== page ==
Wednesday, March 14, 2007

Jean Baudrillard does not exist

One of France’s leading thinkers is dead. On 6 March, Jean Baudrillard died in Paris aged 77 after a long illness. Baudrillard was most associated with ideas of postmodernism and simulacra. His work achieved cult status and crossed boundaries of philosophy, social theory, and cultural metaphysics. Baudrillard once wrote “death is pointless…you have to know how to disappear”.

Before Baudrillard disappeared, he wore many hats. He was a thinker, academic, philosopher, sociologist, theorist, social critic, author, photographer, commentator, and semiotician. His ideas have resonated throughout the four decades of his public life. He is most associated with the argument that mass media and modern consumerist society had built up a complex structure of symbols and simulated experience which made it almost impossible to comprehend reality as it actually exists. Baudrillard described it as the virtual absorbing the real.

But Baudrillard had a concrete reality of his own as he proved in the prolific writing of more than 50 books. His theories about consumer culture and the manufactured nature of reality were intensely discussed in philosophical circles and even made their way into the popular culture of films such as “The Matrix”. In that film, Keanu Reeves' character "Neo" retrieves some computer discs hidden in a book. The title of the book becomes clearly visible. It is Baudrillard's Simulacra and Simulation.

In this book and others, Baudrillard defined four orders of simulation. In the first order signs reflect reality; in the second they mask reality; in the third they mask the absence of reality; and in the fourth the signs lose all relation to reality and become simulacra. This last order is hyperreality, a condition in which reality has been replaced by simulacra, a self-referential “Mobius strip” reality. Or, as Baudrillard put it, illusion is no longer possible, because the real is no longer possible.

The US with its Disneylands, Starbucks and Cheers bars was the archetypal environment of hyperreality. But he also described the country as "the only remaining primitive society" in his 1988 book "America" written in the tradition of Alexis de Tocqueville. Baudrillard then attracted controversy for his 1991 thesis called “The Gulf War Did Not Take Place”. While this argument may seem like an obvious denial of empirical events that Baudrillard was well aware of, he said the First Gulf War was conducted as a media spectacle which was enacted for the public as a simulation. Baudrillard had a very valid point and in truth nothing much changed as a result of that war in Iraq or elsewhere (other that the return to power of a Kuwaiti elite) but his ideas did not go over well in the US already suspicious of his apparent anti-Americanism.

Baudrillard also invited US wrath for his post 9/11 musings. In an essay titled "The Spirit of Terrorism" published in Le Monde in November 2001, he wrote that the terrorist attacks were the consequence of a "terrorist imagination" bred by an "insufferable superpower," the US. "In the end," he concluded, "it was they who did it, but we who wished it." His critics condemned his justification of destruction but he replied, "one should not confuse the messenger with his message."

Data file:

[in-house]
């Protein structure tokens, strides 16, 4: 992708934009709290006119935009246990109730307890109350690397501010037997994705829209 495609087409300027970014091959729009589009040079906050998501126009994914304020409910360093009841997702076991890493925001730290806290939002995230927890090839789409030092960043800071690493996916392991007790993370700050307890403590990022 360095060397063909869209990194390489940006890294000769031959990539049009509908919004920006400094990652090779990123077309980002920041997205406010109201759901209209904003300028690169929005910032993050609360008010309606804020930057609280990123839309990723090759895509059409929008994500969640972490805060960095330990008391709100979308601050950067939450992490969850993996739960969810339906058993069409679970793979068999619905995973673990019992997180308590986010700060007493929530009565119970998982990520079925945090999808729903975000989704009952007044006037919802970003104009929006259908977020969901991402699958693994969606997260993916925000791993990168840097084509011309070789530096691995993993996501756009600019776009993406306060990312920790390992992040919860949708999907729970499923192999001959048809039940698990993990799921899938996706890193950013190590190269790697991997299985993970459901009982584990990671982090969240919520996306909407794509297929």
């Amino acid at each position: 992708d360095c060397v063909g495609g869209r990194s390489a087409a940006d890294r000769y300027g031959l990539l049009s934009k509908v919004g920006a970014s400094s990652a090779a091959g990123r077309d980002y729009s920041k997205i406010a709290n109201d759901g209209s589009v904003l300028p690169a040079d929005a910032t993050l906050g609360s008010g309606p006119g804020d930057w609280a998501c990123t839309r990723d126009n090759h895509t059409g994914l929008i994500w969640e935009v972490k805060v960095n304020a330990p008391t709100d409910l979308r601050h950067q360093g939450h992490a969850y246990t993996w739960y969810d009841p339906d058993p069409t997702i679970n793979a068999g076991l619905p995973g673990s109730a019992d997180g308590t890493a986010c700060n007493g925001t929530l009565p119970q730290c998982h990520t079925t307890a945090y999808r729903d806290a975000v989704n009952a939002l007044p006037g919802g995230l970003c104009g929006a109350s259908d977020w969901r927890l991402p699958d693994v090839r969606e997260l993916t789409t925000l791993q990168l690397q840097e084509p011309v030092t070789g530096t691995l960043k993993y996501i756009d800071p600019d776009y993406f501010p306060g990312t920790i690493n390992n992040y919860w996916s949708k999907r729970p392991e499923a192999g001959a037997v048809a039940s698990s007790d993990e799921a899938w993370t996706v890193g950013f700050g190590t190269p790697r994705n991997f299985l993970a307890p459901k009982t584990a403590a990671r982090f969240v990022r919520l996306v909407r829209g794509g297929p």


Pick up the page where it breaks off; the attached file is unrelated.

This particular messenger was born in the cathedral town of Reims in 1929 into what he claimed was a “peasant family”. Baudrillard studied German at the Sorbonne and obtained a doctorate in sociology. His first job was in a lycée (high school) where he taught German for eight years. In 1966 he completed his PhD and began teaching in the University Paris X-Nanterre. His doctoral thesis was turned into a book called The System of Objects (1968) and he followed it up with The Consumer Society (1970) and For a Critique of the Political Economy of the Sign (1972). These books reflected his fascination with the signs and symbols of a commodity-driven world. Influenced by Roland Barthes, Baudrillard argued that fashion, sports, the media, and other modes of signification also produced systems of meaning articulated by specific rules, codes, and logics.

In the 1980s, Baudrillard changed tack and joined the Institut de Recherche sur l'Innovation Sociale where he rose to become scientific director. In this era he also became synonymous with the new idea of Postmodernism. He was soon proclaimed "the high priest of postmodernism" despite his own rejection of the concept. The force of his idea began to give him a major reputation in academic circles and he travelled the world discussing his ideas. Baudrillard moved beyond the postmodernist argument from the early 1980s to develop his own idiosyncratic mode of philosophical and cultural analysis.

Throughout this time, Baudrillard was an icon of the French left. The left-wing daily Liberation carried a full front page photograph of Baudrillard on the day after his death and covered the story over three pages inside. His university Paris X Nanterre was a hotbed of the 1968 student uprising and Baudrillard claimed to participate in these tumultuous events. He became associated with revolutionary Marxism until he broke with it in the early 1970s. He remained politically radical though unaffiliated to any party.

But Baudrillard was first and foremost a sociologist. His forte was the analysis of contemporary society, specifically the myths and structures of the consumer society. He had a prescient view of consumption as a "social language", something which tends to increase individual desires rather than satisfy them. Mayana Slobodian wrote that Baudrillard suffered from the same “problem” as Marshall McLuhan: “the ability to construct one-liners so powerful as to eclipse his entire point”.

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